Therefore, it was fully appropriate for the jury to have the fire marshal's report before them in their deliberations in order that they might consider all theories of the cause of the fire.
The plaintiff complains that he should not have been foreclosed from cross-examining the fire marshal to find out the context of what was said to him by the decedent and Jose Bruno. The statements made by the decedent were double hearsay. The interview took place at the hospital after the accident and, therefore, the accuracy of the answers is highly questionable. The dying declaration, res gestae, and statements against interest exceptions to the hearsay rule were not applicable here; the statements would be self-serving, and not subject to cross-examination. In addition an interpreter was employed but he was not called to testify. The statements of Jose Bruno, who was not available for trial, were hearsay and were merely speculative regarding the conduct of Mr. Bruno and the cause of the accident because he was not an eyewitness. The testimony of both these parties was properly excluded.
The plaintiff contends that the testimony by Mrs. Bruno, that she and one of her children who could speak English had gone to see Mr. DeMarco to complain about the gas smell in her home and that her child acted as an interpreter when she made the complaint (T.R. 63-66), having been stricken, should have been reinstated. It was first stricken because it was hearsay and there was no evidence that the conversation was accurately translated. The plaintiff contends that Mr. DeMarco's testimony, at pages 620-621, established that Mr. DeMarco could understand Spanish, thus obviating the necessity of showing the accuracy of the translation. However, Mr. DeMarco merely indicated that he knew a little Spanish. He stated that he only knew a few words of Spanish and that he could understand some things. He admitted that he could understand the words for "gas range" or "smell of gas." (T.R. 620-621). He did not state that he could converse in Spanish. Obviously, if he had a good understanding of the language, the interpreter would not have been necessary. Because Mr. DeMarco did not have a full understanding of Spanish, it would have been inappropriate to reinstate Mrs. Bruno's testimony that she complained of the gas leak to Mr. DeMarco. In addition Mr. DeMarco's understanding of Spanish would in no way cure Mrs. Bruno's inability to understand English because Mr. DeMarco contradicted Mrs. Bruno when he testified that no complaints of gas leaks were ever made to him. (T.R. 603).
The plaintiff contends that it was improper for this court to allow the Philadelphia Gas Works to call the witnesses of Frank Parisi for cross-examination and vice versa. Upon reviewing the transcript in this case, it appears that the plaintiff neglected to object to this practice until the trial was nearly completed. (T.R. 809-811). Some early reference to the order of examination was made at pages 677-678 of the Trial Transcript but no reference was made to defendant's call in each other's witnesses as of cross-examination at that time. Rule 43(b) of the Federal Rules of Civil Procedure permits cross-examination of adverse parties. The plaintiff objected to the defendants' cross-examining each other's witnesses on the grounds that they were not adverse within the meaning of Rule 43(b) because cross-claims had not been filed. However, the suits were originally separate and had been consolidated for trial. The defendants' represented conflicting interests and although they could all be held liable for the death of Mr. Bruno, each could be held solely liable or be required to contribute a portion of the verdict. Under these circumstances, the cross-examination was appropriate. Even if this procedure was subject to timely objection, the objection was made so late in the trial as to make correction or change of no consequence and the continued use of leading questions harmless.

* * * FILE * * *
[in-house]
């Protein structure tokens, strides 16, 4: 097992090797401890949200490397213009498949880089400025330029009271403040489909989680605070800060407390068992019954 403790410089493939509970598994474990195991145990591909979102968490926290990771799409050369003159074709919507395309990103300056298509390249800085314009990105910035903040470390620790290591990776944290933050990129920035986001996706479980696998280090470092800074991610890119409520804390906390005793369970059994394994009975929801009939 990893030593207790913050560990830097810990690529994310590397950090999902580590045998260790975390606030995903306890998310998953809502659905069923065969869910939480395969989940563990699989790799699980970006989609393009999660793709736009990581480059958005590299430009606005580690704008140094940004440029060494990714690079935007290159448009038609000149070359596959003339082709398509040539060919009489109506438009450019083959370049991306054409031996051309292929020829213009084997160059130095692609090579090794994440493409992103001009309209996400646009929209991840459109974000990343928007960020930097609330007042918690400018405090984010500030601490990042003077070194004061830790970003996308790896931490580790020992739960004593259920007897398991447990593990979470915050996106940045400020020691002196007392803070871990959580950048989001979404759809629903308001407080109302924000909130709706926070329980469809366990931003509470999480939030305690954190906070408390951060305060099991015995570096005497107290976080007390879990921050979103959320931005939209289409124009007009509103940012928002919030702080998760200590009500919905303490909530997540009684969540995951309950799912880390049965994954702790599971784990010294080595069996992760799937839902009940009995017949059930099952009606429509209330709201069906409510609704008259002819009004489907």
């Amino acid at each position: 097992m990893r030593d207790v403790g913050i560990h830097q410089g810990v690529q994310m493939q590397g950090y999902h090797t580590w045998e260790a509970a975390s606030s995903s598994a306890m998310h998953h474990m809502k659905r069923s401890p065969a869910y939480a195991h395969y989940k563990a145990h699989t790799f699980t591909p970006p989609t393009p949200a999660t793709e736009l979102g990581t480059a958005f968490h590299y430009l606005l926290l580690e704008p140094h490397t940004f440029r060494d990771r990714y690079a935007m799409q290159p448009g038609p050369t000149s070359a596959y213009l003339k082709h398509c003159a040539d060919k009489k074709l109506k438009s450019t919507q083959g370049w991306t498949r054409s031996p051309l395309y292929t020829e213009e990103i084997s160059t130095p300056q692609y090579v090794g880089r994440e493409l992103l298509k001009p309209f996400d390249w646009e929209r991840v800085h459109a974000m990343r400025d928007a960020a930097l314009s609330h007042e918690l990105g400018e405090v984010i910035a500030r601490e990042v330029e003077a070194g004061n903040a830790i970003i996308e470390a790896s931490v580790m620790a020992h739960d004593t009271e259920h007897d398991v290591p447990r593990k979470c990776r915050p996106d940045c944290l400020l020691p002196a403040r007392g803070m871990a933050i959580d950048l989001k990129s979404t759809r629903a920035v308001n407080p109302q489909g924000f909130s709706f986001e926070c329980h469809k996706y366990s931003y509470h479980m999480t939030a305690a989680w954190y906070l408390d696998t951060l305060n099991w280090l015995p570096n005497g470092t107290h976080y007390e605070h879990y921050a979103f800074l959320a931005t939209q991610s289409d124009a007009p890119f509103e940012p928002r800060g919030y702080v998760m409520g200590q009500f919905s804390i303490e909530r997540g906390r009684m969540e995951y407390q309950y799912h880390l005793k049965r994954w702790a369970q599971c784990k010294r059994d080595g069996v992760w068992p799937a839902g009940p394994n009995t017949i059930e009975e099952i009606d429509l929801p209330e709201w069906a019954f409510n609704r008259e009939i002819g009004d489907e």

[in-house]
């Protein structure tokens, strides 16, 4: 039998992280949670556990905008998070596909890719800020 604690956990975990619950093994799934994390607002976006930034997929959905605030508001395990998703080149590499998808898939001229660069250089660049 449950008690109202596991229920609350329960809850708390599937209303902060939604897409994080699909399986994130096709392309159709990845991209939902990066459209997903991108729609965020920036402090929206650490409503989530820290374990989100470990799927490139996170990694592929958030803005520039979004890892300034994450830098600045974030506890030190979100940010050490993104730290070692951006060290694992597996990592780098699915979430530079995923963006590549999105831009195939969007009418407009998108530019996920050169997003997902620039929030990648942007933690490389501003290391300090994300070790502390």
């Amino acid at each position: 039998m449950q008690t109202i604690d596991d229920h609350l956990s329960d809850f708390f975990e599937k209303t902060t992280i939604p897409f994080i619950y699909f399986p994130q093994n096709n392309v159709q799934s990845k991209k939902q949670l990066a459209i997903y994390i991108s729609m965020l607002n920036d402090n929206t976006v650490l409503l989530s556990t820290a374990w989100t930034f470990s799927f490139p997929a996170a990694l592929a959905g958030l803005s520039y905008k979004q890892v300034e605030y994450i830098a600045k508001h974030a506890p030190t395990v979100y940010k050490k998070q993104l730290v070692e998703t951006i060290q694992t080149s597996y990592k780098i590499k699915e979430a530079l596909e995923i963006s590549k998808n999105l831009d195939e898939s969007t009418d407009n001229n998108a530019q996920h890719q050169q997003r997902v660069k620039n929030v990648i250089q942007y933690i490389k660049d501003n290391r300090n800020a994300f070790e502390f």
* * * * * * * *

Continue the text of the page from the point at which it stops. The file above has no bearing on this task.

The plaintiff lastly contends that the court should have permitted him to read in its entirety plaintiff's Interrogatory No. 10 and the answer by the Gas Works. The excluded portion of the answer made by the defendant, Gas Works, was tantamount to a refusal to answer more specifically because the interrogatory was too general. The portion of the answer having any probative value in this case was read to the jury.
A careful review of the record indicates that all relevant issues were capably and fairly presented to the jury by counsel, and that the jury was properly instructed as to the law. The issues were clearly matters for the jury's determination. Although a new trial might conceivably result in a different verdict more satisfactory to plaintiff, this hope or expectation would clearly not be the basis for the grant of a new trial. The verdict was fully justified by the weight of the evidence and the law. The motion for a new trial must be denied.
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